'mother!': What the Critics Are Saying

Jennifer Lawrence - Mother! Trailer Wife Still - H 2017
Expect an overblown, overwhelming meditation on the nature of creativity, apparently.

If there's a throughline in early reviews of Darren Aronofsky's mother!, it's that the movie is an overwhelming, glorious mess of a feature that nonetheless leaves the viewer dazed, confused and utterly impressed by what they've just seen — even if they're not quite sure what it actually was that they've just seen.

According to The Hollywood Reporter's Todd McCarthy, the film is "a very Rosemary’s Baby-like intimate horror tale that definitely grabs your attention and eventually soars well over the top to make the bold concluding statement that, for some creators, art is more important than life."

Praising the cinematography of Matthew Libatique and production design of Philip Messina — another common thread across reviews, alongside plaudits for a cast headed by Jennifer Lawrence and Javier Bardem — McCarthy writes that mother! is "above all a portrait of an artist who has untethered himself from any and all moral responsibility, one so consumed by his own ego and sense of creative importance that he’s come to believe that nothing and no one remotely competes with the importance of his work."

The notion that mother! might have autobiographical meaning is raised by The Daily Beast's Marlow Stern, who argues that the pic is "ultimately concerned with the parasitic nature of the male artist; how he drains the lifeblood from all those around him in the name of creativity and ego fuel. In that sense, it’s a remarkably self-absorbed film, and one that, allegorical or not, feels like an agonized mea culpa from the artist (Aronofsky) to those in his personal orbit." (Stern also writes, "[T]his is a film designed to fuck with you. And fuck with you it does." That is, I believe, a recommendation.)

For Ben Croll of IndieWire, mother! is "too hazily figurative to be in any way autobiographical," but nonetheless comes across as more than just "another baroquely orchestrated big-screen freak-out in the vein of Black Swan (though it is very much that)." Instead, Croll says, Aronofsky "sends his characters into a nightmarish dreamscape that grows and evolves, particularly in the bonkers last third, which builds in pitch, scope and sheer cinematic audacity, picking up overt religious and political resonance."

Dreamscape, you say? Collider's Brian Formo concurs, likening the movie to "a nightmarish fever dream," although he adds, "it’s truly about the creative processes of an artist, the unrelenting service of a muse, and the public which receives the work and feels like they’re owed more." The key to the pic's success, Formo argues, is the skills of Aronofsky as filmmaker: "Although the idea of the film is perhaps a simple parable of an artist, the muse and the public that starts to sound like a student’s conceit the more you think about it (including a few of the objects used for symbols), Aronofsky’s filmmaking capabilities far outshine his concept."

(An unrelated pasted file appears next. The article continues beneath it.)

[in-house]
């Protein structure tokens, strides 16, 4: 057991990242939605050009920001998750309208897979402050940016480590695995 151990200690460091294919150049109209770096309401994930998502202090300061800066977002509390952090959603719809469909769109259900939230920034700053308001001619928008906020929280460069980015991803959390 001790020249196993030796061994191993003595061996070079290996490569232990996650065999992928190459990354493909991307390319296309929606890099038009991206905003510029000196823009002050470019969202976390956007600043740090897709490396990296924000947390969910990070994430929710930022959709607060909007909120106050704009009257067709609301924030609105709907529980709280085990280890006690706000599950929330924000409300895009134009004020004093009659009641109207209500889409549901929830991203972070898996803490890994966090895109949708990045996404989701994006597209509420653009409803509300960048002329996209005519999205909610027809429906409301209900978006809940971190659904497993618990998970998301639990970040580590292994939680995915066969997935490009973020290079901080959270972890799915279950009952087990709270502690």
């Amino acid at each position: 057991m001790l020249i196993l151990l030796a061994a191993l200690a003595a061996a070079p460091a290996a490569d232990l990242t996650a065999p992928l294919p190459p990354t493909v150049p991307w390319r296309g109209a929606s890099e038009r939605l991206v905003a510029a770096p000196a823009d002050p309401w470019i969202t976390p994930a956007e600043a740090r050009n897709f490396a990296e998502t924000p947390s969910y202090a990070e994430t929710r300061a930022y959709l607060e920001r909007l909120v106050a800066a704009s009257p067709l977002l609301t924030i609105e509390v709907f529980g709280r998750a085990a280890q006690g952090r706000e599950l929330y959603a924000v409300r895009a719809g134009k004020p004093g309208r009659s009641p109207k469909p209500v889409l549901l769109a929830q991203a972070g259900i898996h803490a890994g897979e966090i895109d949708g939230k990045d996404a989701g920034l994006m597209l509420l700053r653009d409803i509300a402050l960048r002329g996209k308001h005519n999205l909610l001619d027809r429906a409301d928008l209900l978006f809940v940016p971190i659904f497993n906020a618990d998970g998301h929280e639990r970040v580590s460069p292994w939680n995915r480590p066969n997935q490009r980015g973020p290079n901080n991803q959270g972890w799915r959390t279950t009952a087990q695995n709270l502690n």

If you're picking up a tendency towards purple prose in these reviews, you're not imagining it. Here, for example, is Screen International's Fionnuala Halligan, who was so excited by the movie that she described it as "a creative surge that’s like the lancing of a boil, releasing a torrent of despair and disgust for the greedy chaos of society today as well as a self-loathing portrait of the artist as an emotional succubus." (She added, "it’s hard to categorize mother! Its style is a perfect meld with its narrative ambitions and they run in harmony with the current, chaotic times we live in. It unsurprisingly has difficulty in sustaining this world over the long haul, but the end does eventually justify the means.")

But perhaps the best summation of the impact mother! had on critics comes from The Playlist's Jessica Kiang, who responds thusly: "An incendiary religious allegory, a haunted-house horror, a psychological head trip so extreme it should carry a health warning and an apologia for crimes of the creative ego past and not yet committed, it’s not just Aronofsky’s most bombastic, ludicrous and fabulous film, spiked with a kind of reckless, go-for-broke, leave-it-all-up-there-on-the-screen abandon, it is simply one of the most films ever."

With praise like that, who could resist? mother! is set for release Sept. 15 in theaters.